It’s the 1940s. Olivia Brown awaits the return of her 18-year-old son Michael, whom she has not seen for four years. Whilst he’s been away, his father has died and Olivia has found love with a successful arms manufacturer, Sir John Fletcher.
In Dominoes, History teacher Leila and her fiancé Andy share the same last name – McKinnon. Andy’s white and Scottish, Leila’s half black-Caribbean. When curiosity gets the better of her in the run up to their half term wedding, she makes a discovery that pits family and friends against each other and threatens to destroy her big day.
The Courtyard’s revival of Roy Mitchell’s Care, last produced in 1983 at the Royal Court Upstairs and now presented by the Angus McKay Foundation, interrogates a fraught young couple living in Birmingham in the 1970s. Childlike in their domestic play – bouncing between football, music, comic books and sex – each lover attempts to survive the other’s presence over a long Easter weekend.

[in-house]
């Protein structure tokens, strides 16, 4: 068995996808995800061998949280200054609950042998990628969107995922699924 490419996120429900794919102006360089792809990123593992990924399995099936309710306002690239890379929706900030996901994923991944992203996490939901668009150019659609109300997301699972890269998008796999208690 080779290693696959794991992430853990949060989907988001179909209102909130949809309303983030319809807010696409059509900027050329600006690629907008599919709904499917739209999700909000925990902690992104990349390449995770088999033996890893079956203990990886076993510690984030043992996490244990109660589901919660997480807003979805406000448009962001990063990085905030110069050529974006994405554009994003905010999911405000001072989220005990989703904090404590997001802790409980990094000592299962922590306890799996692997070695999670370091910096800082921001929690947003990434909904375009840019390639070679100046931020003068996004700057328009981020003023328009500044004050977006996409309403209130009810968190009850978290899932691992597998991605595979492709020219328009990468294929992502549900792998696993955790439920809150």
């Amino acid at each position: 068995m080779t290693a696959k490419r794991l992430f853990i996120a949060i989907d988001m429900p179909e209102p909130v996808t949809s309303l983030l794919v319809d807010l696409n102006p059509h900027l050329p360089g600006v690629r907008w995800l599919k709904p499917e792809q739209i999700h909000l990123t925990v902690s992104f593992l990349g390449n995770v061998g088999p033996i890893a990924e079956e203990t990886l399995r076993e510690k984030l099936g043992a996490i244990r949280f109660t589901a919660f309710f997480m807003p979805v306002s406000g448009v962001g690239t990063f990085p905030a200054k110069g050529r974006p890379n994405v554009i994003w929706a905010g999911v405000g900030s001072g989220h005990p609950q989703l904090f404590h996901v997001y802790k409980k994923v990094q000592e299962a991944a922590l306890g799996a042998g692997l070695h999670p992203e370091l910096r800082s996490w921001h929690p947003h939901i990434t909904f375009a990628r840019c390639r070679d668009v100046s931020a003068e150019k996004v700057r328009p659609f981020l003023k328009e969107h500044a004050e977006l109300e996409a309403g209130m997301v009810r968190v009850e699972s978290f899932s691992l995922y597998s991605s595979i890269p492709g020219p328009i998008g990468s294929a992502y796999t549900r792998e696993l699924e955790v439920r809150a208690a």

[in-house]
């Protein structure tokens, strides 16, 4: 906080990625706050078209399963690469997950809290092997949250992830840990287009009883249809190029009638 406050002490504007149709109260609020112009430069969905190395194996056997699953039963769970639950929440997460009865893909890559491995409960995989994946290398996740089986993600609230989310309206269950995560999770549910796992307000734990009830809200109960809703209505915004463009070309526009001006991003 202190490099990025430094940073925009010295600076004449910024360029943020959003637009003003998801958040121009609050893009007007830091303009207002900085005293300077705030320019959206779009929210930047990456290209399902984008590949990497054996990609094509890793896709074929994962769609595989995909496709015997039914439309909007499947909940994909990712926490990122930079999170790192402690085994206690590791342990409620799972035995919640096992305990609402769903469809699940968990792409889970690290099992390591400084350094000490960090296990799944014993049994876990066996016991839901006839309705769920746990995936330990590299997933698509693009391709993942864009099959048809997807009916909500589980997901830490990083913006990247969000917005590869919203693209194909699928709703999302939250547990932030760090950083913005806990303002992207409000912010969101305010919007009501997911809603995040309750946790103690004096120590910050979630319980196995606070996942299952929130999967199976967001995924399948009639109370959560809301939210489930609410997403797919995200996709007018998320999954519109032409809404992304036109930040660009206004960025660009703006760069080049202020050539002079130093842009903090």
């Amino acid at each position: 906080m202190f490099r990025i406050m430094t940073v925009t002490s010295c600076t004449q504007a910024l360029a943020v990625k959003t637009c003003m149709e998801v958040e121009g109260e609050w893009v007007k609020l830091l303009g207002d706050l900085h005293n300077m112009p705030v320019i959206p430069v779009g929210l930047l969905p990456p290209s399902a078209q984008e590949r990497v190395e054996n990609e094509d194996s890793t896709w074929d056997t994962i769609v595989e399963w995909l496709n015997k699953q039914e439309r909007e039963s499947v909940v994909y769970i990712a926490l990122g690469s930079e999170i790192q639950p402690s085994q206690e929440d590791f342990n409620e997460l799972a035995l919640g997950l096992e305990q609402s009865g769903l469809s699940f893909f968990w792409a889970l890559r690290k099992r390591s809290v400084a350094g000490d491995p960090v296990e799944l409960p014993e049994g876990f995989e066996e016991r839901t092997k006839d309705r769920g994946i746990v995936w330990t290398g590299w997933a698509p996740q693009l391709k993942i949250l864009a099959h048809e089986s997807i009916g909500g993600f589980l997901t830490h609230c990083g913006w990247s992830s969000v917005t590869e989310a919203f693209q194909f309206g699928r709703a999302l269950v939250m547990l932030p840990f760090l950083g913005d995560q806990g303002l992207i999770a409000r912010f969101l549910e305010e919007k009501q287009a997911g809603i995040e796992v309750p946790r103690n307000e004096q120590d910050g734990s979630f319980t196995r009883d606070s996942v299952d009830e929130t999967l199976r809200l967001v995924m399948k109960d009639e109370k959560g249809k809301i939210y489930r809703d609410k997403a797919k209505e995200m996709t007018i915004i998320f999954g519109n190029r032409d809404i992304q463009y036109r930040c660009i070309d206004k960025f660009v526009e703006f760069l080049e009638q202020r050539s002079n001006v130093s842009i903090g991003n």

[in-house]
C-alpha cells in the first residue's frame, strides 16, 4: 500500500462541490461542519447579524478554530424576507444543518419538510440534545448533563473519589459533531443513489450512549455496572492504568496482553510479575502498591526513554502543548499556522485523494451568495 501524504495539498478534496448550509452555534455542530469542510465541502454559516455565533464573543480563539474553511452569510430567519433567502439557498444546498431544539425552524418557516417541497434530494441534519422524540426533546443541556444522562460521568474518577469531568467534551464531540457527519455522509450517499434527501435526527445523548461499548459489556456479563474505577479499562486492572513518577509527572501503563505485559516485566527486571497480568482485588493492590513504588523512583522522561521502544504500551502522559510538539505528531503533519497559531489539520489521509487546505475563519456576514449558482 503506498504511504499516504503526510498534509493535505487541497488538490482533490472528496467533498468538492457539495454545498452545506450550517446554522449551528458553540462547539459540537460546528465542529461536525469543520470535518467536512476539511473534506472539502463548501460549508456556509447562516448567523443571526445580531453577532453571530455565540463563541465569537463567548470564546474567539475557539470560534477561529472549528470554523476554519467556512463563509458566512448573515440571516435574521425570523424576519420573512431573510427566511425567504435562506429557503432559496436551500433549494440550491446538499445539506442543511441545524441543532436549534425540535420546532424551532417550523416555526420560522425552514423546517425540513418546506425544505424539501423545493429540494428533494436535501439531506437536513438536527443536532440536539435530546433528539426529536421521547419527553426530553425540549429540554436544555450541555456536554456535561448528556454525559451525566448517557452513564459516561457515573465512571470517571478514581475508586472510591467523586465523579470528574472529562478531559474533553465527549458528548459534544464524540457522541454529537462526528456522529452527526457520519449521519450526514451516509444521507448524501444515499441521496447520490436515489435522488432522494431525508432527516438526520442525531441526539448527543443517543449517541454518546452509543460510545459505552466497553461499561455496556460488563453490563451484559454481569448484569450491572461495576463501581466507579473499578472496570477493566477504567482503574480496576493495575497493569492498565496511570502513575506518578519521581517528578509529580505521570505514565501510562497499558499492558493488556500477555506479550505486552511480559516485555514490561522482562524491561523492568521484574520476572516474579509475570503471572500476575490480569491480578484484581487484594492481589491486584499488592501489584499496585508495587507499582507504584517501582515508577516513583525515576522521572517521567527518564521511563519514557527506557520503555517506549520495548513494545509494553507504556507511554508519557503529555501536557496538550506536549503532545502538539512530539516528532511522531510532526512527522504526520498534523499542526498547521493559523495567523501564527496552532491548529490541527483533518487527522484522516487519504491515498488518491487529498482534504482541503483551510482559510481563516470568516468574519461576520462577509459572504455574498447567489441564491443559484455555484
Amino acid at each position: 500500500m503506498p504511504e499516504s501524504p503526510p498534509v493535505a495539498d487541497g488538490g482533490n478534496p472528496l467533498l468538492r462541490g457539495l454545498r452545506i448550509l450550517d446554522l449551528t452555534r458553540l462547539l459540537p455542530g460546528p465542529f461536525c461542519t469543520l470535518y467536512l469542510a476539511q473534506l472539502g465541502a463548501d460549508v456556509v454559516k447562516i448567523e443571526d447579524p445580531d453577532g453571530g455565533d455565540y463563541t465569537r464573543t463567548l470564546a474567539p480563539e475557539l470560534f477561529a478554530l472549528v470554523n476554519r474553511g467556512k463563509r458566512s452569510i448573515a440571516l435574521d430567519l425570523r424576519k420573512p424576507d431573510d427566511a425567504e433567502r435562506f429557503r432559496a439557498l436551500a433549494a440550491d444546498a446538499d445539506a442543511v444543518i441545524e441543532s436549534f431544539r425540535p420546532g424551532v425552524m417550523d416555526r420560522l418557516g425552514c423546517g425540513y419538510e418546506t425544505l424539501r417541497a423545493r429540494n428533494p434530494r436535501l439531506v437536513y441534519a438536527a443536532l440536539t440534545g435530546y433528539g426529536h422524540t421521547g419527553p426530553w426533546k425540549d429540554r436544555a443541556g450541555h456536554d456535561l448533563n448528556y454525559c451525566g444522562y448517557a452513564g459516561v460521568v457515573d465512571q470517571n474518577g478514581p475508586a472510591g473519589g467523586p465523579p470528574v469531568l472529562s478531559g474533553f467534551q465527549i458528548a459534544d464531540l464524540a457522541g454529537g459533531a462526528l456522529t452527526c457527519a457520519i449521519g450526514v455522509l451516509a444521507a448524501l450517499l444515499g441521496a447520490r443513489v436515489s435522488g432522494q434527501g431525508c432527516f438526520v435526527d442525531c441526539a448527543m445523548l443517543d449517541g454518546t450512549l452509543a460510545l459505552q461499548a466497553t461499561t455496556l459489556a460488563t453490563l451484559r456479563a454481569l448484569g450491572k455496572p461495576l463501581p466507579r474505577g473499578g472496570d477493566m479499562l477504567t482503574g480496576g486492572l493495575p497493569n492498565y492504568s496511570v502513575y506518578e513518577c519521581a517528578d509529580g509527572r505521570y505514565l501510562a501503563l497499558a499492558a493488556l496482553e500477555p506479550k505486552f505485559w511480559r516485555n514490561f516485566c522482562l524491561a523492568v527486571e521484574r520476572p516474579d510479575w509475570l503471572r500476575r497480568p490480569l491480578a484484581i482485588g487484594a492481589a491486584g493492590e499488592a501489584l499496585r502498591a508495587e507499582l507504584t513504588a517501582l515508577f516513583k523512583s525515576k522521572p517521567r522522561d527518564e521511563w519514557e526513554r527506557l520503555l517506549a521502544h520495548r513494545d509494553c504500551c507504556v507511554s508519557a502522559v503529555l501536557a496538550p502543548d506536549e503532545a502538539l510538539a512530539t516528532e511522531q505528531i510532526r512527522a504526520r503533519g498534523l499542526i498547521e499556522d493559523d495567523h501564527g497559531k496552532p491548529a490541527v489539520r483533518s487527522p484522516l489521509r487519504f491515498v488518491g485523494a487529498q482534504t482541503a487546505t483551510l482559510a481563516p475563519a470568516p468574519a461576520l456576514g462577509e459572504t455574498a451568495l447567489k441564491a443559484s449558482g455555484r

Ex-IRA member Quinn Carney and his family have gathered to bring in the harvest. The celebration stretches back centuries and brings the extended family together, so Quinn’s house is crowded. Along with his wife Mary and their 7 children, his brother Seamus’ wife Caitlin and her son Oisin have lived with them for the past 10 years since Seamus disappeared.
Becoming Mohammed, in its story of a young white man’s conversion to Islam and the subsequent familial negotiations of his journey, not only adds to the diversity on the London fringe but reframes the stigma against white, western Christians converting to Islam, and the inherently peaceful nature of the religion.